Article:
December 5, 2012
2012 was yet another banner year for fiction. These are the 11 novels I have most recommended to friends, family, and anyone else who has crossed my path this year.
All links go to the authors' contributions to the Book Notes series. I have reposted my original review below each book.
What was your favorite novel of 2012?
With her second novel Arcadia, Lauren Groff firmly entrenches herself as one of America's finest writers. Vividly told and ambitious in scale, this is one of the best novels I have read in a very long time.
Victor LaValle's The Devil in Silver brilliantly melds literary horror with social conscience in one of the year's most striking novels.
In her novel The Forrests, Emily Perkins vividly shares the life of a New Zealand woman from birth to death, a masterful and intricate depiction of an ordinary life.
Tupelo Hassman's Girlchild is one of the most impressive debut novels I have read in years. The young protagonist's honesty, intelligence, and resilient nature illuminate her dark surroundings. Hassman's non-traditional narrative, which includes social worker reports about the girl's mother, works exceptionally well to frame this young woman's formative years and environment.
Hari Kunzru's Gods Without Men may be the year's most ambitious and fully realized novel. Spanning almost 200 years, Kunzru skillfully weaves several narratives into a book that both challenges and rewards the reader.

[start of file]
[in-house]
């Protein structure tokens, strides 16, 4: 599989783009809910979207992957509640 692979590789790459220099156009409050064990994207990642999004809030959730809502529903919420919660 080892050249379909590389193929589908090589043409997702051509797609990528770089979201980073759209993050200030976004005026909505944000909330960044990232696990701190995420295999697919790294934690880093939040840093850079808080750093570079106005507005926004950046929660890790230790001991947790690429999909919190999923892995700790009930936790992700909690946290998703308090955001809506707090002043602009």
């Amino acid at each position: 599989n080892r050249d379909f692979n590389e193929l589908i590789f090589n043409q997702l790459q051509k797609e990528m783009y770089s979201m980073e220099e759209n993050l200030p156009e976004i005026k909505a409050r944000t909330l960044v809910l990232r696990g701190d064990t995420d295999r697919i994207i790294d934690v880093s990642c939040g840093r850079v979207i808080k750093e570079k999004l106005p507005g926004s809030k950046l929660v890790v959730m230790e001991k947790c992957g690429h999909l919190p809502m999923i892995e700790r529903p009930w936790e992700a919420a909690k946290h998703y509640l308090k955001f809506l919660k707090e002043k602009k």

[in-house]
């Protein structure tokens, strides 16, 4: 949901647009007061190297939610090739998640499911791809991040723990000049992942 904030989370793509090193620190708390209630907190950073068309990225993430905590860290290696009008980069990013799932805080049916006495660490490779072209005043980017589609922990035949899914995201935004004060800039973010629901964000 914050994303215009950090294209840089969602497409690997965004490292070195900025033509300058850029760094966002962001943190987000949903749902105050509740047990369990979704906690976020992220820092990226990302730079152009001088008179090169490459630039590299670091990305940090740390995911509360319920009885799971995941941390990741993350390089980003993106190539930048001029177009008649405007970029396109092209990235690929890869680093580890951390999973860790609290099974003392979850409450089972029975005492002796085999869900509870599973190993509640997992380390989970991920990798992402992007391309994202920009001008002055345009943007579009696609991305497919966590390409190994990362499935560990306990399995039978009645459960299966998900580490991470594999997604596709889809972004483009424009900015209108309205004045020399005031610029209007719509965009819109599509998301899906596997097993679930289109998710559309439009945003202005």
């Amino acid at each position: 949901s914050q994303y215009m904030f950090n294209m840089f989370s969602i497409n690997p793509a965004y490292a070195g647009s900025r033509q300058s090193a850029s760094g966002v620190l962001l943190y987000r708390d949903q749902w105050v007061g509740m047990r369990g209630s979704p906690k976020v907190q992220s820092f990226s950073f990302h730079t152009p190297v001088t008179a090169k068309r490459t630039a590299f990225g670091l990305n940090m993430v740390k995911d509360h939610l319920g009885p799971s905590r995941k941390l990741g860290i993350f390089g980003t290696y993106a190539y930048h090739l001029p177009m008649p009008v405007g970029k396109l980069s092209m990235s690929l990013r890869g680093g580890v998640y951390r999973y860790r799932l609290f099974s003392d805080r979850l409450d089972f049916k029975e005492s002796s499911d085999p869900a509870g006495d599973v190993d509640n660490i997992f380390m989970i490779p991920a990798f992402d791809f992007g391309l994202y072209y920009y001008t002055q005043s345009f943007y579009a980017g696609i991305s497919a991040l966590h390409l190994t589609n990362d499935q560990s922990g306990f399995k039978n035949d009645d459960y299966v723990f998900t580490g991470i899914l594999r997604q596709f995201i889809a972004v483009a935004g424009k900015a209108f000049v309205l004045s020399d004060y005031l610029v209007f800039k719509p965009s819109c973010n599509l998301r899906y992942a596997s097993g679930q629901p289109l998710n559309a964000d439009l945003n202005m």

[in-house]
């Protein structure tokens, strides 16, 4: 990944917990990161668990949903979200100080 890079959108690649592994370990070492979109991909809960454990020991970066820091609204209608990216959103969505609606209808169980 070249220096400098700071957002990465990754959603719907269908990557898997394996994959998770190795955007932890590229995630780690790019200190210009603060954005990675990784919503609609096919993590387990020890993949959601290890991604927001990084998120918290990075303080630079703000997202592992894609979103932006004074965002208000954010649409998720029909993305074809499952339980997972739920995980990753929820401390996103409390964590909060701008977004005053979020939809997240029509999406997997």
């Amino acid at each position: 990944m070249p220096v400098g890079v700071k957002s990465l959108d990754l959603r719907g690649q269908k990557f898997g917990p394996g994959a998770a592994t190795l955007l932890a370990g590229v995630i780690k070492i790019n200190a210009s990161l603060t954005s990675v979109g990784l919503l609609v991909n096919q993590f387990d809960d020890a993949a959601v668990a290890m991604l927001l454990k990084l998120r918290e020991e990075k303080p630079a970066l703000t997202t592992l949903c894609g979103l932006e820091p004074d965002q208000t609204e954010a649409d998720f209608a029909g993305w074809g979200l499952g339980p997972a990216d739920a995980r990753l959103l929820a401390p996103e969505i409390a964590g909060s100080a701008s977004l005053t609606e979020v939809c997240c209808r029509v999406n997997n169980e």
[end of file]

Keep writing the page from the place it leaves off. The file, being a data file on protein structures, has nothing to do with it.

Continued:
Karolina Waclawiak's debut novel How to Get into the Twin Palms is a quietly stunning exploration of assimilation and personal identity.
Anakana Schofield's Malarky is a brilliant debut novel that depicts one woman's descent into madness with dark humor and an intimate eye for grief and sorrow.
Jeet Thayil's Narcopolis is a brilliant debut novel, one that vividly captures Bombay's drug culture from the 1960s to the present day.
Shani Boianjiu's debut novel The People of Forever Are Not Afraid is a mesmerizing exploration of the effects of war on young women. This coming of age story of three young Israeli army soldiers is one of the year's most important books.
Barbara Kingsolver's Bellwether Prize for a Novel of Social Change has introduced me to several talented writers over the years, notably Gayle Brandeis, Hillary Jordan, and Heidi Durrow. Naomi Benaron is a worthy addition to that fine group.
Benaron's debut novel Running the Rift is a gripping coming of age story set in Rwanda before, during, and after the country's genocide. This tragic yet beautifully written and powerful book offers vivid insight into the country through the life of a young Tutsi boy who dreams of running in the Olympics, only to have his dreams deferred by civil war.
Carol Rifka Brunt's Tell the Wolves I'm Home is a brilliant and thoughtful debut novel that thoughtfully explores love in all its forms.
also at Largehearted Boy:
Largehearted Boy favorite novels of 2011
Largehearted Boy favorite novels of 2010
Largehearted Boy favorite novels of 2009
Largehearted Boy favorite novels of 2008
Largehearted Boy favorite novels of 2007
previous lists at Largehearted Boy
Antiheroines (interviews with up and coming female comics artists)
Book Notes (authors create playlists for their book)
Note Books (musicians discuss literature)
guest book reviews
52 Books, 52 Weeks book reviews
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